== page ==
Burk outlines FEA goals
- By David Perera
- Mar 29, 2005
Four goals will dominate the Office of Management and Budget's architecture program office in the coming year, said Dick Burk, OMB's chief architect.
Among them is demonstrating the federal enterprise architecture's value to program managers. "We’re going to spend a fair amount of time there," Burk said today, speaking at the Input MarketView 2005 conference.
Overcoming enterprise architecture’s nerdy, back-office reputation has become increasingly important for architects. Recently, they have tried to emphasize information technology's role as a business process transformation tool, not an end unto itself.
Another high priority is looking for new business areas ripe for cross-agency cooperation, Burk said. "It doesn’t necessarily have to be consolidation, that doesn’t have to be the only way," he added, mentioning SmartBuy and enterprisewide licenses as other possibilities.
Fleet management, telecommunications, desktop management and infrastructure are included in the areas OMB officials will study for future cross-agency collaboration, Burk said.
OMB is also putting a high priority on evolving the five federal enterprise architecture models and measuring the value of enterprise architecture, he said.
Linking the performance reference model with the Performance Assessment Rating Tool will be one reference model change, Burk said.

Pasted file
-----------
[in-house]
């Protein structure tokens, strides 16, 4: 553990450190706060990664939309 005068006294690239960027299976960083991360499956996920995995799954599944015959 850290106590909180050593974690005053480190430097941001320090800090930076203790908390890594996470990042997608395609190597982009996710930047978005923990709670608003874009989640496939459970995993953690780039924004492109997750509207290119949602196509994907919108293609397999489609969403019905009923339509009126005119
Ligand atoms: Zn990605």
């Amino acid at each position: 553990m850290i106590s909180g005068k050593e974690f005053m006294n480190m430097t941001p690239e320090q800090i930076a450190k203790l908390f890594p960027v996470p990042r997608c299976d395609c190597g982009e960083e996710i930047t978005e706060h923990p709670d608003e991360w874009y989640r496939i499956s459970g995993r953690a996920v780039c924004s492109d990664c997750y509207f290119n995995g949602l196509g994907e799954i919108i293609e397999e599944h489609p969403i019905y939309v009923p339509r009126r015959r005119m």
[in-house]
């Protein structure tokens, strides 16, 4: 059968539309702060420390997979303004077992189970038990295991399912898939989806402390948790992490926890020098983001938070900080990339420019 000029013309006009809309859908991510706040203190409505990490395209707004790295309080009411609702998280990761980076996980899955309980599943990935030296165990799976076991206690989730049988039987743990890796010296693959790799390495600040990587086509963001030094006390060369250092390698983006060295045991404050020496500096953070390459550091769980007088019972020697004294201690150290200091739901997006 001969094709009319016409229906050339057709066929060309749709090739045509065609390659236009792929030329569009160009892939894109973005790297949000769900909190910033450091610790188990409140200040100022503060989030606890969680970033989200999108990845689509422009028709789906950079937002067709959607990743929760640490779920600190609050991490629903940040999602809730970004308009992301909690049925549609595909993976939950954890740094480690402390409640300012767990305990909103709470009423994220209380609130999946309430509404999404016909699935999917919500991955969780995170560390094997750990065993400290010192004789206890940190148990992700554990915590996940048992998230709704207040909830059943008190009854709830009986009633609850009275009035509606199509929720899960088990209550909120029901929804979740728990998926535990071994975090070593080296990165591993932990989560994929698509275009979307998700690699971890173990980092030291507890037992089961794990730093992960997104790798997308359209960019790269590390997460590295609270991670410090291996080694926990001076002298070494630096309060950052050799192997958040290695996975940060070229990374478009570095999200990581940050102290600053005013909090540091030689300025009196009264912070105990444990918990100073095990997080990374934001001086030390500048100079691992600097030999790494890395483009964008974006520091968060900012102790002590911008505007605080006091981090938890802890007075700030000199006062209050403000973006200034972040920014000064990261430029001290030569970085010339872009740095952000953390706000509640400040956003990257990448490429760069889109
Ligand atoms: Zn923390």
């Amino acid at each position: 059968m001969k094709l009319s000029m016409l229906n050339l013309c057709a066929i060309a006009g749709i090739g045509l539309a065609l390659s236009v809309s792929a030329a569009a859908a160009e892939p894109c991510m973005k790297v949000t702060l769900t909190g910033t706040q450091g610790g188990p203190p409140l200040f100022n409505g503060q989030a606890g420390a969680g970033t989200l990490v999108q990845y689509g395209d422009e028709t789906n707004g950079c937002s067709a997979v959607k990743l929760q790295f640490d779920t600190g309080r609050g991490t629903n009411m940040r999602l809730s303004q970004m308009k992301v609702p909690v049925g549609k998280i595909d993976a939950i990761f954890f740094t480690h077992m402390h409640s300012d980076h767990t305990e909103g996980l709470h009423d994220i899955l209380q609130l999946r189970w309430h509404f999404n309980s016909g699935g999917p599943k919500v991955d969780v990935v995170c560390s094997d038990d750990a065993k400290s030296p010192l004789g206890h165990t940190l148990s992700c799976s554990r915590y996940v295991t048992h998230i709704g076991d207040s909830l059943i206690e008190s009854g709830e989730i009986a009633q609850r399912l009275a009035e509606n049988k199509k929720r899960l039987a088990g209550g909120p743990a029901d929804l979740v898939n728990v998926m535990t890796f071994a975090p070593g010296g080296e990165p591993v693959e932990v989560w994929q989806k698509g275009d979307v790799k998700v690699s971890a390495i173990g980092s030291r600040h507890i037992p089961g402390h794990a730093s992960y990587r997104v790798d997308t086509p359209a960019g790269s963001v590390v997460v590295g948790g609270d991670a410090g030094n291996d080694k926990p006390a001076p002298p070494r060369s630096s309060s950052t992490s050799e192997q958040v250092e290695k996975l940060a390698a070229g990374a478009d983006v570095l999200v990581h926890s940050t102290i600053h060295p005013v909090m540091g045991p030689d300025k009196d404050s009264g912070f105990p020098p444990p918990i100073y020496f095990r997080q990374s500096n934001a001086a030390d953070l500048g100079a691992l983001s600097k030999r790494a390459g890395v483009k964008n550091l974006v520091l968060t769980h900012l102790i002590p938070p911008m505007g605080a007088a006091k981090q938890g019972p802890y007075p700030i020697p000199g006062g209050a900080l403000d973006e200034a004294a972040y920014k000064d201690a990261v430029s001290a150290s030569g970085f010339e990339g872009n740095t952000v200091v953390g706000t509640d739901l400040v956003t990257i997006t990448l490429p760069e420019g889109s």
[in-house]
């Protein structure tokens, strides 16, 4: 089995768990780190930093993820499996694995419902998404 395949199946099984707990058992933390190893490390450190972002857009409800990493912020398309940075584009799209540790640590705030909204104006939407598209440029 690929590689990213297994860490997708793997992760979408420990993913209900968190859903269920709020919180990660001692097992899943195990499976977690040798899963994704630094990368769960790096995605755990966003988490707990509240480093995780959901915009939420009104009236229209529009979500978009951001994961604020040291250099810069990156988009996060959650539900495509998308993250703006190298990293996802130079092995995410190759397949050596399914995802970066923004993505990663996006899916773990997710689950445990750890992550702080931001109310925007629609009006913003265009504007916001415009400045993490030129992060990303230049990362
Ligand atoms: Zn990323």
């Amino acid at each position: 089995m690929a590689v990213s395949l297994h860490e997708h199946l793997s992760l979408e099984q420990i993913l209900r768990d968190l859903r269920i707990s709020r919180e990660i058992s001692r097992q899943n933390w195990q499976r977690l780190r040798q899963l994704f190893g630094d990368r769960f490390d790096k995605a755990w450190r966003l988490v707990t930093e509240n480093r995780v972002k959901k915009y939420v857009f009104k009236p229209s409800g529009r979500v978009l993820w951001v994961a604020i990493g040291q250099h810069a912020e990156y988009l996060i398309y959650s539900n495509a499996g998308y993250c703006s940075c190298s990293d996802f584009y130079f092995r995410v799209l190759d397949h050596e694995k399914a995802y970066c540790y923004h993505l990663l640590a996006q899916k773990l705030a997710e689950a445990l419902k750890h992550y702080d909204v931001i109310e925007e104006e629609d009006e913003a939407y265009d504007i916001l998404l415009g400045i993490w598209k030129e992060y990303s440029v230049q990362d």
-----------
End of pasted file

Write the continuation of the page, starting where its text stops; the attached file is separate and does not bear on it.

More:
In all, OMB architecture program office officials will be working on 20 initiatives in the coming year. Further details will be revealed in the federal enterprise architecture strategy, a document in the final stages of internal clearance, Burk said.
Congressional oversight of federal agencies doesn’t clash with enterprise architecture’s mission of rationalizing back-office support for programs with similar missions that happen to exist in different agencies and are funded from different appropriation accounts, he said.
"We don’t have to disturb the political process; agencies can be totally responsive to oversight committees," Burk said. Congressional appropriations committees tend to be closely tied to one or two major departments. Capitol Hill observers have often noted the difficulty lawmakers sometimes have in supporting cross-agency funding when that funding is seen as reducing the total money available to an agency.
"The process of developing and implementing programs is a political one," Burk said.
However, internal agency management need not mirror stovepiped appropriation accounts, Burk said. "We can tell a congressmen how much is being spent in the second congressional district by topic area...[but] we don’t necessarily have to manage internally that way," he added.
David Perera is a special contributor to Defense Systems.